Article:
For those of you that don’t know, Sarah and I have been training buddies for more than 5 years now. It all started when we met at the 7 a.m. class at a newly opened CrossFit facility in Copenhagen. Having a preference for strong, male training partners (I guess that they challenged her more?), Sarah appeared completely uninterested in my company … UNTIL I deadlifted more than her 😉 Since that day we have sticked together and we have become very close friends. I am positive that without a training buddy like her, I would never have come this far, I would not have started weightlifting, nor would I have competed at Regionals/Games level for 5 consecutive years. – Ditte
The article below from True Alpha Training, lists 4 big benefits of a training partner. I only have one thing to add – GO GET ONE, you won’t regret it 🙂
Accountability: There are days when most people don’t feel like working out. Maybe they’re tired, or upset about something that happened at home or at work. Maybe things are hectic, and the time could be spent elsewhere. Maybe they’re just lazy that day. Regardless of the reason, sooner or later most people will have a day when they physically could go to the gym, and could make time for it, but choose not to. The occasional missed workout won’t hurt you in the long run, but once it starts happening regularly your results will stop … or go in reverse! Consistency is the key to progress, and lapses in workout discipline can lead to lapses in diet as well. That’s where a lifting partner can help. A partner can hold you accountable. If you know there’s someone who’ll be waiting for you at the gym, you’ll be much more likely to put on those sneakers and get your butt in gear! Accountability works both ways: on the occasional day when your training partner can find ten million excuses not to get to the gym, you can be the opposing factor to get your partner going! This week we had a huge blizzard here in New York and one of my training partners texted me, “I’m snowed in. I haven’t left the crib.” I texted him back, “Cribs are for babies. Are you a baby?” He showed up that night. Of course, there has to be balance; if your partner needs frequent cajoling and threats to get to the gym, you need a new partner.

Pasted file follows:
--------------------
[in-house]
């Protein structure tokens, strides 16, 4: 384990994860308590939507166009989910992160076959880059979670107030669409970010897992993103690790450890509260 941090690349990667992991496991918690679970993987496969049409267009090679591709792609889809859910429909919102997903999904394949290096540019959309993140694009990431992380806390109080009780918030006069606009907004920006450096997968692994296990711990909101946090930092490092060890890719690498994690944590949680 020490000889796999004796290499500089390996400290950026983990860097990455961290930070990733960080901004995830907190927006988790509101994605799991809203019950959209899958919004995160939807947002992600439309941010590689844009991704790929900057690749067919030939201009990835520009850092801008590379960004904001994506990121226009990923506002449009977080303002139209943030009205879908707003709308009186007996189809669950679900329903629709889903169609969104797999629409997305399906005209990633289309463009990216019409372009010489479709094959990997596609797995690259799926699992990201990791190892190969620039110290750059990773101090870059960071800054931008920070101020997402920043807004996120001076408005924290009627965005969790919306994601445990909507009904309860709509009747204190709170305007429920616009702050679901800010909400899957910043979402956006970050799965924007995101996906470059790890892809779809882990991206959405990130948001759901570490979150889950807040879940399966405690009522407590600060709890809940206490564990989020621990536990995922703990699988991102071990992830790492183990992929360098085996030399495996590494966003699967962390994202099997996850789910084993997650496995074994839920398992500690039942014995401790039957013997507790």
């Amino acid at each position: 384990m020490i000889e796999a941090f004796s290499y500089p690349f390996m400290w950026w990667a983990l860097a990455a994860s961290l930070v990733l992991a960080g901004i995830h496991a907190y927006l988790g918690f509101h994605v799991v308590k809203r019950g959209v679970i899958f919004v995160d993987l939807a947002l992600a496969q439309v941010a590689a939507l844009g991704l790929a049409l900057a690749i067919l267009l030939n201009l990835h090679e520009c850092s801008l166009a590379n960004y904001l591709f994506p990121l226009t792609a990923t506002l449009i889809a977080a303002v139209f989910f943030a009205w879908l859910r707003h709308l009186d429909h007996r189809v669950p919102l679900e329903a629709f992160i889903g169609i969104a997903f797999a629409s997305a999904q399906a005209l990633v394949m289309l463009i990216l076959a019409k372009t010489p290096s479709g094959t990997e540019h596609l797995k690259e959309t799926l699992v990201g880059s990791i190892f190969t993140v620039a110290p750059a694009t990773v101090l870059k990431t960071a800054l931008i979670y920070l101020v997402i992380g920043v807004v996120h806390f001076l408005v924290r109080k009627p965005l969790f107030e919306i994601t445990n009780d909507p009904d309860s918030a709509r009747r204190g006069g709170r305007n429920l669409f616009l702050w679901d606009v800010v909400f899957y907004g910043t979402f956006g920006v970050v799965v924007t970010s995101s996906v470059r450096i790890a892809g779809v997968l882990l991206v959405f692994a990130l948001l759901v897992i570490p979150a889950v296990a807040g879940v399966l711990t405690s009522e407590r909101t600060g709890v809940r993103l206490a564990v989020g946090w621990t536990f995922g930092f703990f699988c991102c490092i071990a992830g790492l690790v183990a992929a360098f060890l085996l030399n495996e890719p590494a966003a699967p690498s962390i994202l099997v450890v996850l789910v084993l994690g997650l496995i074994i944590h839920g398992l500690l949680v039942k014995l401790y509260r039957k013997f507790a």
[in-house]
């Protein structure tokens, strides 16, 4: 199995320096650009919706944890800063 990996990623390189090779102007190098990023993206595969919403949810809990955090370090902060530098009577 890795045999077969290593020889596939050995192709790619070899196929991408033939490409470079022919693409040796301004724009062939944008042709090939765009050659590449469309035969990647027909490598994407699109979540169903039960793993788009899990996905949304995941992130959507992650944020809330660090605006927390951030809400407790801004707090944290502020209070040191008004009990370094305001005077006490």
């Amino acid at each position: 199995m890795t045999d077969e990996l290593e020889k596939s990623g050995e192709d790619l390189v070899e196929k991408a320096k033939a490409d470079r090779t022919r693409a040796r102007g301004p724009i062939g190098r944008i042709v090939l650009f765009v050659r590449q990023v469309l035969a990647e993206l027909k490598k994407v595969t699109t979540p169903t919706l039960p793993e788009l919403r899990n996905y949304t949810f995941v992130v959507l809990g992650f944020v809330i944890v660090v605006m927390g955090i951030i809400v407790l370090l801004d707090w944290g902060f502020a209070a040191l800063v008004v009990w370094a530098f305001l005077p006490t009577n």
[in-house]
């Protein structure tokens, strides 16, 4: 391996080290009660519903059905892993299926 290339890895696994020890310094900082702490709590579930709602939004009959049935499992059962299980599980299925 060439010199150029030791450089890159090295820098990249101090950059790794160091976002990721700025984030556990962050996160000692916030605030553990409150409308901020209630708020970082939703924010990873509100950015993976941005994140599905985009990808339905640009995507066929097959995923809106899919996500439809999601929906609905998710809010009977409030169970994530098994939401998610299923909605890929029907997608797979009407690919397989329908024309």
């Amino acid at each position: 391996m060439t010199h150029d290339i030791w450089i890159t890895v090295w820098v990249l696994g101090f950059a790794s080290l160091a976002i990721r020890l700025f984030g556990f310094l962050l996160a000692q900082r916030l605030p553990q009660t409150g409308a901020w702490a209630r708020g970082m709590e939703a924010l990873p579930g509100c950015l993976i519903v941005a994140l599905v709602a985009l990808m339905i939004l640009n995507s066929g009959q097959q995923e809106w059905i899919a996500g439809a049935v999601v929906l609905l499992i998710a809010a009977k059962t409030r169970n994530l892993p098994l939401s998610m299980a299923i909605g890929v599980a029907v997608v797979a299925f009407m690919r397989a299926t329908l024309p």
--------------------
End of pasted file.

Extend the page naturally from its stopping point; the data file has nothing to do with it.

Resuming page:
Motivation: Accountability can get you to the gym, but motivation can make your time there most productive. A partner who pushes you and makes you want to do your best is what we’re talking about. My partners laugh that one of my favorite sayings while spotting is to growl, “You’re stronger than that!” It invariably produces an extra rep or two at the end of a set by reminding them that we are all capable of so much more than we momentarily think. A good training partner learns over time about your strengths and weaknesses, so that you can be pushed to the limits of your capacity but not so far beyond those limits that you risk injury. A good training partner cares about your workout as well as his or her own. I’ve found that when two partners push each other in a mutually supportive way, workouts are more fun and productive than training solo.
Safety: If you’re going to handle the big weights on certain exercises, especially free weight ones, a spotter is a necessity. Trying to go heavy in flat barbell bench presses or squats without a spotter can be disastrous. On certain heavy dumbbell exercises, there’s a benefit to having the dumbbells handed to you. A young guy at my gym was regularly using 130 pound dumbbells on the flat bench, and I’d seen him manhandle them without a problem. Then one day as he was lifting them to get them onto his thighs he felt a searing rip in his lower back. He had to be carried to his car and was soon under the knife for lumbar spine surgery. Don’t be a hero: lifting one heavy dumbbell into position and having your training partner put the other one onto your thigh is simply good sense.
Competition: Most guys who train hard are competitive by nature. It just goes with the territory. Those competitive fires can be stoked into a burning inferno by a good lifting buddy. There’s nothing like going rep for rep with a worthy adversary of equal strength. I’ve been lucky to have had a number of partners who were of equivalent strength and power and of the same “won’t back down” mindset. Those are incredible workouts! But your training partner doesn’t have to be your exact strength match. Training with a partner who’s even stronger than you are can help you push past your personal bests. Training with a partner capable of handling lesser poundages can be awesome, too; you just have to adjust for the strength differential by picking respective weights that will keep you both in the same rep range.